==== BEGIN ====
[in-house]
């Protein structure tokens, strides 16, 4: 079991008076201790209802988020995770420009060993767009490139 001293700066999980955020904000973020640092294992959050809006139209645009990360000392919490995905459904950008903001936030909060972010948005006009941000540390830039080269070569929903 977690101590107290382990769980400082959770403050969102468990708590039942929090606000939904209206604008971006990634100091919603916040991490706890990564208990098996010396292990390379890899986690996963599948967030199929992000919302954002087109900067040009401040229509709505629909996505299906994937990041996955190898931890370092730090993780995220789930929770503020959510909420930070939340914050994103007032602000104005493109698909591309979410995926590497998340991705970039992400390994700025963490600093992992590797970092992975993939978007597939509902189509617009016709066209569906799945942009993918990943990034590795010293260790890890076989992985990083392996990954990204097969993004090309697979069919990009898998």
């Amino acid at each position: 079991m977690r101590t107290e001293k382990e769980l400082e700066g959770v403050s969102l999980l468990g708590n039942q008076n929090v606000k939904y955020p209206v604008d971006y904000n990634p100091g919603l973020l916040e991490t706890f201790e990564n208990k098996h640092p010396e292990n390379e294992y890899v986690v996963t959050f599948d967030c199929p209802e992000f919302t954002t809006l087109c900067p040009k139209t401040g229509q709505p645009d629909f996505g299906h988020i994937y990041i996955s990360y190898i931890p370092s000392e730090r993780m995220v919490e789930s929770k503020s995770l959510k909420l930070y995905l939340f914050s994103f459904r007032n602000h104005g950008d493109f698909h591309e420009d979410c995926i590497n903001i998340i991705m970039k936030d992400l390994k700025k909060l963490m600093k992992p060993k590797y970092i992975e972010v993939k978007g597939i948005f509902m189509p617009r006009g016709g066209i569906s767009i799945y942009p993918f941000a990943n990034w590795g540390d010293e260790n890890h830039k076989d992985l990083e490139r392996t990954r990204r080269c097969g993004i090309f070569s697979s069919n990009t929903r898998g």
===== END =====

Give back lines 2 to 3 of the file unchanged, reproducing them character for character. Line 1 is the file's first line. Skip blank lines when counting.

């Protein structure tokens, strides 16, 4: 079991008076201790209802988020995770420009060993767009490139 001293700066999980955020904000973020640092294992959050809006139209645009990360000392919490995905459904950008903001936030909060972010948005006009941000540390830039080269070569929903 977690101590107290382990769980400082959770403050969102468990708590039942929090606000939904209206604008971006990634100091919603916040991490706890990564208990098996010396292990390379890899986690996963599948967030199929992000919302954002087109900067040009401040229509709505629909996505299906994937990041996955190898931890370092730090993780995220789930929770503020959510909420930070939340914050994103007032602000104005493109698909591309979410995926590497998340991705970039992400390994700025963490600093992992590797970092992975993939978007597939509902189509617009016709066209569906799945942009993918990943990034590795010293260790890890076989992985990083392996990954990204097969993004090309697979069919990009898998």
């Amino acid at each position: 079991m977690r101590t107290e001293k382990e769980l400082e700066g959770v403050s969102l999980l468990g708590n039942q008076n929090v606000k939904y955020p209206v604008d971006y904000n990634p100091g919603l973020l916040e991490t706890f201790e990564n208990k098996h640092p010396e292990n390379e294992y890899v986690v996963t959050f599948d967030c199929p209802e992000f919302t954002t809006l087109c900067p040009k139209t401040g229509q709505p645009d629909f996505g299906h988020i994937y990041i996955s990360y190898i931890p370092s000392e730090r993780m995220v919490e789930s929770k503020s995770l959510k909420l930070y995905l939340f914050s994103f459904r007032n602000h104005g950008d493109f698909h591309e420009d979410c995926i590497n903001i998340i991705m970039k936030d992400l390994k700025k909060l963490m600093k992992p060993k590797y970092i992975e972010v993939k978007g597939i948005f509902m189509p617009r006009g016709g066209i569906s767009i799945y942009p993918f941000a990943n990034w590795g540390d010293e260790n890890h830039k076989d992985l990083e490139r392996t990954r990204r080269c097969g993004i090309f070569s697979s069919n990009t929903r898998g």